썸네일 이미지

China’s approach to the war in Gaza is not anti-Israel. It’s designed to contain the US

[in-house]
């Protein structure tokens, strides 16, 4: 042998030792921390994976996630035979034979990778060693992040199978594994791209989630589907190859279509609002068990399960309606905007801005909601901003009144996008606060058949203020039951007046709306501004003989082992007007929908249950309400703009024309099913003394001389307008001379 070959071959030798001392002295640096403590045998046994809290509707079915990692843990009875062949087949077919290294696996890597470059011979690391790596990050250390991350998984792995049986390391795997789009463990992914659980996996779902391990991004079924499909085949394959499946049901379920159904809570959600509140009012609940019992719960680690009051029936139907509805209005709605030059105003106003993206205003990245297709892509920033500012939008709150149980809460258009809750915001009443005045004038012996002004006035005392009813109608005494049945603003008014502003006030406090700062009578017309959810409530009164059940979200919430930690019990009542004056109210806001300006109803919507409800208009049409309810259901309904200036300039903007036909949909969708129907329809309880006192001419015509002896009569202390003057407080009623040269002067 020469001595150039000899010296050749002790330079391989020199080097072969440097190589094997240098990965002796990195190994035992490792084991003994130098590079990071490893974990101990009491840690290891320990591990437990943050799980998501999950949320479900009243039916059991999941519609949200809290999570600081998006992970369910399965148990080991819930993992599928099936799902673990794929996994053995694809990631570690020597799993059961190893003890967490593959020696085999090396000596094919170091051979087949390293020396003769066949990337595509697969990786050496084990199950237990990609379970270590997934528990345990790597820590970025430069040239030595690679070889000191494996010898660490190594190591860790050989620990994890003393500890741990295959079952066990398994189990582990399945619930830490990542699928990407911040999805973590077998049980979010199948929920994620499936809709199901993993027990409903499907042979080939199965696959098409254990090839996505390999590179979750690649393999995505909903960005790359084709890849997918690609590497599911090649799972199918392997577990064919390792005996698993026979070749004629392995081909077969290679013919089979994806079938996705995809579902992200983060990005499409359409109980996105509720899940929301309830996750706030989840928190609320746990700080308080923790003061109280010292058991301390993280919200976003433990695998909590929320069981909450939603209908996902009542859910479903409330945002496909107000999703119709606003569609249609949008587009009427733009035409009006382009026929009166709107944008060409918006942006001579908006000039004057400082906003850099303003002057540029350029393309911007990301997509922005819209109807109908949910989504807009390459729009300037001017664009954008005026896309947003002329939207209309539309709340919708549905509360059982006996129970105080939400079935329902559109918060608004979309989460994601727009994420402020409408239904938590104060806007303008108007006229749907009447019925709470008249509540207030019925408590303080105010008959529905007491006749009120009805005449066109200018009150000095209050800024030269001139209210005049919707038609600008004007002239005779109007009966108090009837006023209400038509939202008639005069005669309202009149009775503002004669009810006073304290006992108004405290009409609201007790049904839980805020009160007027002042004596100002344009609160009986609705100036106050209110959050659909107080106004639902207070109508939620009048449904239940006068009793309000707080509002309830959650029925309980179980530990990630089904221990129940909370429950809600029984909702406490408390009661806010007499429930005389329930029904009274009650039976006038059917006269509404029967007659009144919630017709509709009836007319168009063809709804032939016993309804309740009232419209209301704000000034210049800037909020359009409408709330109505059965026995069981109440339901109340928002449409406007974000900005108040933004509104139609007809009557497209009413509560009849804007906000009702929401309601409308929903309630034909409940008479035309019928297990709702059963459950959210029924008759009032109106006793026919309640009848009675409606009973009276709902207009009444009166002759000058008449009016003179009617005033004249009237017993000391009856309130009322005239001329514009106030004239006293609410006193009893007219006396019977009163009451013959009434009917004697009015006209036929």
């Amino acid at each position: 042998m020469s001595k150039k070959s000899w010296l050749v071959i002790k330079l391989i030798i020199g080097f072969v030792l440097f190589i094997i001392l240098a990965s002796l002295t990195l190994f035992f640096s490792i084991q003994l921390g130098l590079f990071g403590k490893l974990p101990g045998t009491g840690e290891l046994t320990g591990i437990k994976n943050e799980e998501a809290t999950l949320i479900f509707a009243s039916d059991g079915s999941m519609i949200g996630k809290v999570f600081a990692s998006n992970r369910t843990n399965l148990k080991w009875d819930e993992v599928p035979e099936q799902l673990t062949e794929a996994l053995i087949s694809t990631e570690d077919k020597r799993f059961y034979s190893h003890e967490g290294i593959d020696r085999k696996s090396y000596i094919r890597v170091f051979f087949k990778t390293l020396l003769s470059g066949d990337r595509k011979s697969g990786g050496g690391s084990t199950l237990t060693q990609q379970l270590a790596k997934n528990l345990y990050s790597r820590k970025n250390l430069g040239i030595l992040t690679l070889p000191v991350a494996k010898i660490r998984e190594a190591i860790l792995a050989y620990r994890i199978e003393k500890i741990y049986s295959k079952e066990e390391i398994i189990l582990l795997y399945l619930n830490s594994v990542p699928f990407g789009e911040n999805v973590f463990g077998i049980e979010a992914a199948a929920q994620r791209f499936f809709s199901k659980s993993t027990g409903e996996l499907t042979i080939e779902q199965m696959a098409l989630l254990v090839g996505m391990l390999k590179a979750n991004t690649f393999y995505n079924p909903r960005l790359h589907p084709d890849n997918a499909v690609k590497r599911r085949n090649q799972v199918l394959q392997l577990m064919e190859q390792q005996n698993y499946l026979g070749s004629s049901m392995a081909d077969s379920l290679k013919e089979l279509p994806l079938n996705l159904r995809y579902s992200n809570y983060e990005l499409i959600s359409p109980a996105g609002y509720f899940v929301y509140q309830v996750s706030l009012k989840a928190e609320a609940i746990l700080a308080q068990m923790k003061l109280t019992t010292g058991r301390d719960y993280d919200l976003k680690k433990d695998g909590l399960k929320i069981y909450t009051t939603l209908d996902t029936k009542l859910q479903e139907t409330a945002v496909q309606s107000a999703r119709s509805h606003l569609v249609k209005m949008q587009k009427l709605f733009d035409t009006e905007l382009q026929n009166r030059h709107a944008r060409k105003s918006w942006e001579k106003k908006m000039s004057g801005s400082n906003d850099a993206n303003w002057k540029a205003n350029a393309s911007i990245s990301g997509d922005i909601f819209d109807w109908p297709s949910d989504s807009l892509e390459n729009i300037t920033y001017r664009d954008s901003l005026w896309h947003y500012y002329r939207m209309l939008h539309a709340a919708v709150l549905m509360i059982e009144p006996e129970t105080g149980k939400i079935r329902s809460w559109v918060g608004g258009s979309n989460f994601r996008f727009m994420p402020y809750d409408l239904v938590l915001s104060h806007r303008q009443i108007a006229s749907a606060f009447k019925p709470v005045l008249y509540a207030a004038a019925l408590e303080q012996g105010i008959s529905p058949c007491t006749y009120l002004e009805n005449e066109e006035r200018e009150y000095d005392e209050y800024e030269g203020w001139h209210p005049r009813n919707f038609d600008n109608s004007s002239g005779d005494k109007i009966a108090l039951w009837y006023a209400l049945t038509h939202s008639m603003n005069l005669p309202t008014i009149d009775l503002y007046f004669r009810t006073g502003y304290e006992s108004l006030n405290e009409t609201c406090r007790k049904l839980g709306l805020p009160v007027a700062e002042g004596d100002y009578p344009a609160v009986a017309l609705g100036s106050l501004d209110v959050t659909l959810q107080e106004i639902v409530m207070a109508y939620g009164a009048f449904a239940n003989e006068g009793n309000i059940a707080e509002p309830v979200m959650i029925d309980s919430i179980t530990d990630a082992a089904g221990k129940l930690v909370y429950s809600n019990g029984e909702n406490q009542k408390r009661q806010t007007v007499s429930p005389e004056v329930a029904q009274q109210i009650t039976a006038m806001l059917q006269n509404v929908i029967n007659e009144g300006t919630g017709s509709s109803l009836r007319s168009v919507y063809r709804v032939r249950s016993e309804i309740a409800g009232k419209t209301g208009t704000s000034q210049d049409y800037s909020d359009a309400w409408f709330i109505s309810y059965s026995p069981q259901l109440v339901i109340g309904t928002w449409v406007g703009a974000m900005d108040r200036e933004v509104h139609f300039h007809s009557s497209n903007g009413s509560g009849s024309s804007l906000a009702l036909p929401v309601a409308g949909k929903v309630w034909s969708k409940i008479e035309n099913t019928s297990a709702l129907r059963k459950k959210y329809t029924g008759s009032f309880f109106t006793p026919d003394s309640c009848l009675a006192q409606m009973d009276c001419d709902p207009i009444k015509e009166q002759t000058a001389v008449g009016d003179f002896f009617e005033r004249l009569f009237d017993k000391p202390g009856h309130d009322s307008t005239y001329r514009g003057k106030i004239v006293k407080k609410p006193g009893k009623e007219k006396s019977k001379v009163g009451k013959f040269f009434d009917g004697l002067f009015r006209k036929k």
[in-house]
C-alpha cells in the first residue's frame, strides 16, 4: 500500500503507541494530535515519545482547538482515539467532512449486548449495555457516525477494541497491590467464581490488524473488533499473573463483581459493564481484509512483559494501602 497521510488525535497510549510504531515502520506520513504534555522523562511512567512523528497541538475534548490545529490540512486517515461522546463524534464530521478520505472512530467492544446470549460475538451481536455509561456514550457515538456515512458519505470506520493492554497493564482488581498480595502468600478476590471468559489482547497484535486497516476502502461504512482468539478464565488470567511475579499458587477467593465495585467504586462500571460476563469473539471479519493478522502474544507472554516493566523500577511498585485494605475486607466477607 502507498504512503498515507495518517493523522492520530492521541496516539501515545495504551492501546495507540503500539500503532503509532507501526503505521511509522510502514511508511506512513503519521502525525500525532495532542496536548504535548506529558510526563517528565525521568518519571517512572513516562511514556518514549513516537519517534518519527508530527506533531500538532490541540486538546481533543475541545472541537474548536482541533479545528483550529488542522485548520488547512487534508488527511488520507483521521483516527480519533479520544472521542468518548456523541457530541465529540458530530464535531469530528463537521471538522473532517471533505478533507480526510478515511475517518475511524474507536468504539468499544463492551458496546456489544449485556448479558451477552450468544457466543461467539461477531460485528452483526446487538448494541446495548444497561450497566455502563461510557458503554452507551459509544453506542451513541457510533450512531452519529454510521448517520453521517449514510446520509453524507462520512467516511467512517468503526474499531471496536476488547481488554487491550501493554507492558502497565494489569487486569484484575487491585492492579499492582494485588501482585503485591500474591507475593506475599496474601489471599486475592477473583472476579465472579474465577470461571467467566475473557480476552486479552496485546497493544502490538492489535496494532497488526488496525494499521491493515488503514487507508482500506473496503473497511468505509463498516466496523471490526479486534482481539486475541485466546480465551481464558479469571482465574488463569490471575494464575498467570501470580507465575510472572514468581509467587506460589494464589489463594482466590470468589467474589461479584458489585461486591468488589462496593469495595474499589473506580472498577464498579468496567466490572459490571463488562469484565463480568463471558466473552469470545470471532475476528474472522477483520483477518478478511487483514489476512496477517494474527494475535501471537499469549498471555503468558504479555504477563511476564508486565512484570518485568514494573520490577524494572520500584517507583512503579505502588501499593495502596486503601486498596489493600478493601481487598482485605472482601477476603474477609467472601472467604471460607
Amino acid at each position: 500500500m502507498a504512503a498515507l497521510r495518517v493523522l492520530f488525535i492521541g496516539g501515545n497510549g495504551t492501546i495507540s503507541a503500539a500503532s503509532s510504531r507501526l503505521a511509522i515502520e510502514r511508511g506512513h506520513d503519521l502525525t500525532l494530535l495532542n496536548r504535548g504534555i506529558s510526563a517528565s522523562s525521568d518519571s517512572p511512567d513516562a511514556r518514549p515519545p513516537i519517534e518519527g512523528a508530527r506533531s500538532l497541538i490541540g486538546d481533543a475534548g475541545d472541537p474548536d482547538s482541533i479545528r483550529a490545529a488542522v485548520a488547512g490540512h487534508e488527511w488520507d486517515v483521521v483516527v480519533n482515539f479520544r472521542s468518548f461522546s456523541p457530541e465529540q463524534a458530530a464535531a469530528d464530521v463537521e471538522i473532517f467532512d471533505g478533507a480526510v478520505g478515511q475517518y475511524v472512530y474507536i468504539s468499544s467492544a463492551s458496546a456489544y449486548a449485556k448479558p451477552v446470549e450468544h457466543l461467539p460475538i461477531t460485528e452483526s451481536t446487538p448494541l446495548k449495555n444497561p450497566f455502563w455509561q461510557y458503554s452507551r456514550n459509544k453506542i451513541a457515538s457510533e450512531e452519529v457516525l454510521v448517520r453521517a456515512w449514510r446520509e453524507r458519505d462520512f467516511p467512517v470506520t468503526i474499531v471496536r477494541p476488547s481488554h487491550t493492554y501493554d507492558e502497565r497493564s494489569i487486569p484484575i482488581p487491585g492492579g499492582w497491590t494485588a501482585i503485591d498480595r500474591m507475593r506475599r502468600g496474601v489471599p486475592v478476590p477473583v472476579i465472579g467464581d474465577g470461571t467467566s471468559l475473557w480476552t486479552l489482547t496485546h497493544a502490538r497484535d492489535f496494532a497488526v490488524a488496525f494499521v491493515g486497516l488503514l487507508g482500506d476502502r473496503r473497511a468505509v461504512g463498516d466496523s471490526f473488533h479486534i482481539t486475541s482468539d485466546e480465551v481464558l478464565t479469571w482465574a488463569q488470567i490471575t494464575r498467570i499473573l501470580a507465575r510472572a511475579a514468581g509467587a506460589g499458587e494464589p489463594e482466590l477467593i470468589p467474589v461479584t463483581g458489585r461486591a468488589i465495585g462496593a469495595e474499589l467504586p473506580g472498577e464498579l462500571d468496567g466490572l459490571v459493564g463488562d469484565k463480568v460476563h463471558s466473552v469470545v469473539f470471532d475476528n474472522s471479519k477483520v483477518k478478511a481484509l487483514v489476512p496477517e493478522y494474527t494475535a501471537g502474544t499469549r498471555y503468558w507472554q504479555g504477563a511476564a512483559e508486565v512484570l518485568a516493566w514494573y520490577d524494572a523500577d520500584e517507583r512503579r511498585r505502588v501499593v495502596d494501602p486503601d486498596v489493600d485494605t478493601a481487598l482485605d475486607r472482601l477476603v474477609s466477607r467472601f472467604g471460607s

by Ahmed Aboudouh